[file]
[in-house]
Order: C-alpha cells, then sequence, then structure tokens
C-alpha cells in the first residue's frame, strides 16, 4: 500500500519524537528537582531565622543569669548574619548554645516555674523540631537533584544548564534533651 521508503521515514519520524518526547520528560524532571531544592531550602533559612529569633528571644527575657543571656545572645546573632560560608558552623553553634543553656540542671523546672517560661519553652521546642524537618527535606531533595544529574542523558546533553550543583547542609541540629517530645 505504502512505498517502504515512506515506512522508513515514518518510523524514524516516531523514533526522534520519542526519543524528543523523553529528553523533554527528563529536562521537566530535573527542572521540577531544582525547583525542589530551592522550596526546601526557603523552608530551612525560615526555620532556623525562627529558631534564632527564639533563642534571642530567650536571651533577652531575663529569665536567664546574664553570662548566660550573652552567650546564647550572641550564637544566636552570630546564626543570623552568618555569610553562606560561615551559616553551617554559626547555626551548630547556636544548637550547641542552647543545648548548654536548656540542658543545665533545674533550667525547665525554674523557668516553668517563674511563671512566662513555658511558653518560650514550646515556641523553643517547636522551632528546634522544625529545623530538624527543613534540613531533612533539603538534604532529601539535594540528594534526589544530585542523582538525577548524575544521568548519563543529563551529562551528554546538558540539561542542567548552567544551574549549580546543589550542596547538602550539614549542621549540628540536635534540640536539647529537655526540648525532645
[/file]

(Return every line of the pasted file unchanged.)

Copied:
[in-house]
Order: C-alpha cells, then sequence, then structure tokens
C-alpha cells in the first residue's frame, strides 16, 4: 500500500519524537528537582531565622543569669548574619548554645516555674523540631537533584544548564534533651 521508503521515514519520524518526547520528560524532571531544592531550602533559612529569633528571644527575657543571656545572645546573632560560608558552623553553634543553656540542671523546672517560661519553652521546642524537618527535606531533595544529574542523558546533553550543583547542609541540629517530645 505504502512505498517502504515512506515506512522508513515514518518510523524514524516516531523514533526522534520519542526519543524528543523523553529528553523533554527528563529536562521537566530535573527542572521540577531544582525547583525542589530551592522550596526546601526557603523552608530551612525560615526555620532556623525562627529558631534564632527564639533563642534571642530567650536571651533577652531575663529569665536567664546574664553570662548566660550573652552567650546564647550572641550564637544566636552570630546564626543570623552568618555569610553562606560561615551559616553551617554559626547555626551548630547556636544548637550547641542552647543545648548548654536548656540542658543545665533545674533550667525547665525554674523557668516553668517563674511563671512566662513555658511558653518560650514550646515556641523553643517547636522551632528546634522544625529545623530538624527543613534540613531533612533539603538534604532529601539535594540528594534526589544530585542523582538525577548524575544521568548519563543529563551529562551528554546538558540539561542542567548552567544551574549549580546543589550542596547538602550539614549542621549540628540536635534540640536539647529537655526540648525532645